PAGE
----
Flutter integration testing: “pump and unsettle”

If you plan to implement integration testing for your Flutter app, you may want to learn from our recent misadventure. Implementing integration testing can easily become challenging to downright maddening, especially when dealing with multiple libraries like Gherkin (BDD and functional testing) and Flutter Driver or Flutter integration test.

We recently ran into a particularly unusual situation where the Flutter Driver became completely unresponsive while using the Flutter Gherkin library.

					// The following async always times out
await FlutterDriverUtils.isPresent(
   timeout: const Duration(seconds: 10),


The above code would consistently time out regardless of the duration settings.

The current stable release of flutter_gherkin, version 2.0.0, is almost 2 years old and still uses the flutter_driver library. A new release compatible with the newer integration_test package is currently in the works. We initially suspected that some edge case interaction between the two libraries was the root cause of our problem, but we managed to replicate the issue with the Flutter Driver alone, which meant something else was going on.

We were still seeing the same problematic behaviour after switching to the more recent Flutter integration test library. However, the WidgetTester provided us with a valuable clue. We noticed that sometimes, a call to “pumpAndSettle” would never complete. 

					// The following async never resolves
await tester.pumpAndSettle();
expect(find.byKey(key), findsOneWidget);

This suggested that the app was maybe continuously scheduling frames and never actually settling down.

Our suspicions were confirmed after profiling the app in Flutter Dev Tools. It became clear that a hidden animation was running repeatedly, forcing constant repaints and causing the Flutter Driver to become unresponsive.

So, how do you deal with this kind of problem?

For starters, it is probably best to avoid repeating animations whenever possible, as it could cause performance degradation. 

If a looped animation is absolutely required, it is possible to invoke the runUnsynchronized method on the Flutter Driver to carry out commands immediately without waiting for the frame scheduler to stabilise.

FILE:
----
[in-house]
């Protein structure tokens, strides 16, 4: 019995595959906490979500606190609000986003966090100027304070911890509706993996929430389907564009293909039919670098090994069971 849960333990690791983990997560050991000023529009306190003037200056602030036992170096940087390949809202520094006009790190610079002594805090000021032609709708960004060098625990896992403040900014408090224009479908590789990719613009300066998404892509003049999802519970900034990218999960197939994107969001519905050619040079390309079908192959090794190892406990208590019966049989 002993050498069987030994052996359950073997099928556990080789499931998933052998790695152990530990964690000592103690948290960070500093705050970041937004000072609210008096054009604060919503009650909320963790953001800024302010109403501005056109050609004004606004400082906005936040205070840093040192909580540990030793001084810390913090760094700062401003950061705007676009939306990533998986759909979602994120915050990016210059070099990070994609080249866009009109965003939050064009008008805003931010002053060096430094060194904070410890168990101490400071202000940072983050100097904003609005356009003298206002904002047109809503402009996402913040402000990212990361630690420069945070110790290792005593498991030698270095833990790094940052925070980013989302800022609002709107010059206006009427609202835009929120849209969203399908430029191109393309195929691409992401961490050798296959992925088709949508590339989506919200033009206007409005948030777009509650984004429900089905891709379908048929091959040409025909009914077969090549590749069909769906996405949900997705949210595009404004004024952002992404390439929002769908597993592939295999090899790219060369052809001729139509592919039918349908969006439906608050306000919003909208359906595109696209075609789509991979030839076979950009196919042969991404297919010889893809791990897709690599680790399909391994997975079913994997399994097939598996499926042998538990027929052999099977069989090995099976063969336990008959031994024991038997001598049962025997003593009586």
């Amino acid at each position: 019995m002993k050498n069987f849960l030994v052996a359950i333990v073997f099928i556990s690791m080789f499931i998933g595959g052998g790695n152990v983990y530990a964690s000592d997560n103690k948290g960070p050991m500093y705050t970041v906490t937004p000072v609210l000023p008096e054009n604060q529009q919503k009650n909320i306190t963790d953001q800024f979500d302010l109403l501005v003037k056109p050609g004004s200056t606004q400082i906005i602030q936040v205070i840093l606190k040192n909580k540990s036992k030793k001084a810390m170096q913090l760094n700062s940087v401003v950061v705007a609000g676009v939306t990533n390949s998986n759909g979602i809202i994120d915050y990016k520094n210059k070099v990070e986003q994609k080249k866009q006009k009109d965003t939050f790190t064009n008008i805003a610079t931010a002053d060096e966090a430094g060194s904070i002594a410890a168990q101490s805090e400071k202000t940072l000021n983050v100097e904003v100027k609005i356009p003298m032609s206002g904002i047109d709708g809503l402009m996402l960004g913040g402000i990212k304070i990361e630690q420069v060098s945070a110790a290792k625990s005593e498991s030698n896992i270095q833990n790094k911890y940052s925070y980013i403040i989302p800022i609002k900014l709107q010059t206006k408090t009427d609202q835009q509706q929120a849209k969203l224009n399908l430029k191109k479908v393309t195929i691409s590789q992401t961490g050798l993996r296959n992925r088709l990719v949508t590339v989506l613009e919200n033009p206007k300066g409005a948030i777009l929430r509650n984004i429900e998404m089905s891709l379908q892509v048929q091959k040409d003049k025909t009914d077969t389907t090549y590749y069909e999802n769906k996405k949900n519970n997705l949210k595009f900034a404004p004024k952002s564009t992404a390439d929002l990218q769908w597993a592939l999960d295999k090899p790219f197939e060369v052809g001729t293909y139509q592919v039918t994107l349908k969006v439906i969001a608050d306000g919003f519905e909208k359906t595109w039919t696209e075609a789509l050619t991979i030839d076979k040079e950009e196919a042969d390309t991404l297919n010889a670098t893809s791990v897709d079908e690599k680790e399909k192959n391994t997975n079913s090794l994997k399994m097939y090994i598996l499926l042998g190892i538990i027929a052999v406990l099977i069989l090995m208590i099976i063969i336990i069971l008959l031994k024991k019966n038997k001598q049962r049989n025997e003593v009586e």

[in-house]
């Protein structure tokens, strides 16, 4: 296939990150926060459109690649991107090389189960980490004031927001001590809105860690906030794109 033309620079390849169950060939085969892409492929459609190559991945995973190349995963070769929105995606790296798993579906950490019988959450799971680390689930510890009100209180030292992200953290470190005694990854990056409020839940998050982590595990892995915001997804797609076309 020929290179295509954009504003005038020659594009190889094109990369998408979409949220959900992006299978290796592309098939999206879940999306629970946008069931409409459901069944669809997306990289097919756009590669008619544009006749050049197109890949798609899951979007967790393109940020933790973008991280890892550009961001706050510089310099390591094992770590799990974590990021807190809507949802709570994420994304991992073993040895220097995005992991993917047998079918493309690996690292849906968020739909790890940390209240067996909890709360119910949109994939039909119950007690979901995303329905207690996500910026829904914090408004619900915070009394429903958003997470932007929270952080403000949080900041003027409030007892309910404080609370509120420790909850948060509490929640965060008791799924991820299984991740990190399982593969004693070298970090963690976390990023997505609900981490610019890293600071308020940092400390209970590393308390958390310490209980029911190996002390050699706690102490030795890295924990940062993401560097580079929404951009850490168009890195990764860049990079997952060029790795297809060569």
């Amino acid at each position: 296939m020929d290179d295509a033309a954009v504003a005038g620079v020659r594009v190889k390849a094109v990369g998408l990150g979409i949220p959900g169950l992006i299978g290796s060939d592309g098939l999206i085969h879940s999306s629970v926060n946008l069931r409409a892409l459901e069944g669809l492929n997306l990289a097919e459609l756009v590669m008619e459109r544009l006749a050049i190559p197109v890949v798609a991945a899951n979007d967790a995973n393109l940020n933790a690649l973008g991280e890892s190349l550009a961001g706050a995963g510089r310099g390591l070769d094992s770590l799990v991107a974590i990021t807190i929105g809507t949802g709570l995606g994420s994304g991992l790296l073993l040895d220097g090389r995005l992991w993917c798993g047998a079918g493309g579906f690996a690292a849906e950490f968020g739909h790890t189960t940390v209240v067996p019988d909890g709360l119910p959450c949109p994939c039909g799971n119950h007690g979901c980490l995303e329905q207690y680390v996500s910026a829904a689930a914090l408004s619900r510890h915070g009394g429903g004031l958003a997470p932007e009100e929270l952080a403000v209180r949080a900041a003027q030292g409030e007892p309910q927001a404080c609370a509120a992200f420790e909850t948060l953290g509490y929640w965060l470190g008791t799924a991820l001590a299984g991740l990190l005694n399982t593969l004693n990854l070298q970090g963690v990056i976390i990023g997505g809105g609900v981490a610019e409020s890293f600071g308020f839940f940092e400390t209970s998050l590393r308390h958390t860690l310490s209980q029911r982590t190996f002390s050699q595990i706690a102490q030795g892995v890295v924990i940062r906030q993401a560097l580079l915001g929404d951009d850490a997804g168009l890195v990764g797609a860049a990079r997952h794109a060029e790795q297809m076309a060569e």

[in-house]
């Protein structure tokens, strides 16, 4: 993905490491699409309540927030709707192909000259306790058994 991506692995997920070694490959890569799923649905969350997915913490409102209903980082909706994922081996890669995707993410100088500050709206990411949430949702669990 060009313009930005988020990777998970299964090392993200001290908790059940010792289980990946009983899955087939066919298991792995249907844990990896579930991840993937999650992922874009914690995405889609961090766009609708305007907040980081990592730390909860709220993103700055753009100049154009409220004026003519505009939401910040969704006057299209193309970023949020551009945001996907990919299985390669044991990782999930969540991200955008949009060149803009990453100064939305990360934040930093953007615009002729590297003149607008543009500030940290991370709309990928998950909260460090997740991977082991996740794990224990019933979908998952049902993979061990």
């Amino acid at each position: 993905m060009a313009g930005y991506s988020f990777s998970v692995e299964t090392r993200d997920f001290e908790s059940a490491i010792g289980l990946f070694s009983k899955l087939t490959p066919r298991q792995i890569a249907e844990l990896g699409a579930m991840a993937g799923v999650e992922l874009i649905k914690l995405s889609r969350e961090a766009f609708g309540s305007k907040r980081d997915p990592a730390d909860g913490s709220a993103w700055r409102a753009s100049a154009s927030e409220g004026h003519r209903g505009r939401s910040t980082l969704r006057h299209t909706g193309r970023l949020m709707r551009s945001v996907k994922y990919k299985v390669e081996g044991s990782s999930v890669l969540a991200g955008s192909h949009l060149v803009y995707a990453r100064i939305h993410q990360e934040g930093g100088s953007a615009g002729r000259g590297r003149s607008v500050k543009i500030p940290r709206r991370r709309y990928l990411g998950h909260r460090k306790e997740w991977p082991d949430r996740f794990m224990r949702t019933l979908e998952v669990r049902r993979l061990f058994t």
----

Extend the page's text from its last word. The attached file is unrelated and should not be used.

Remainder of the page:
// Usage example in a Flutter Gherkin step
final driver = context.world.driver;
await driver?.runUnsynchronized(() async {
   await driver.waitFor(find.byValueKey(key));


This can help mitigate the problem of the driver becoming unresponsive.

Finally, if you’re using the integration test library, you can simply pump frames without waiting for the frame scheduler to settle by using “pump” instead of “pumpAndSettle.”

The pump method is responsible for advancing the virtual time in the test environment. It allows the test to simulate the passage of time and trigger any pending asynchronous operations, such as network requests or animations. When you call “pump,” it processes any scheduled tasks, updates the widget tree, and allows any pending microtasks or timers to execute.

Conversely, pumpAndSettle extends the functionality of “pump” by not only advancing time but also waiting for all animations and microtasks to complete before returning control to the test. This method is useful when you want to ensure that all asynchronous operations have finished and the widget tree has settled into its final state before making any assertions or proceeding with the test. It helps avoid potential flakiness in the test results by waiting for all effects of asynchronous operations to be applied.

					await tester.pump(const Duration(milliseconds: 100));
expect(find.byKey(key), findsOneWidget);

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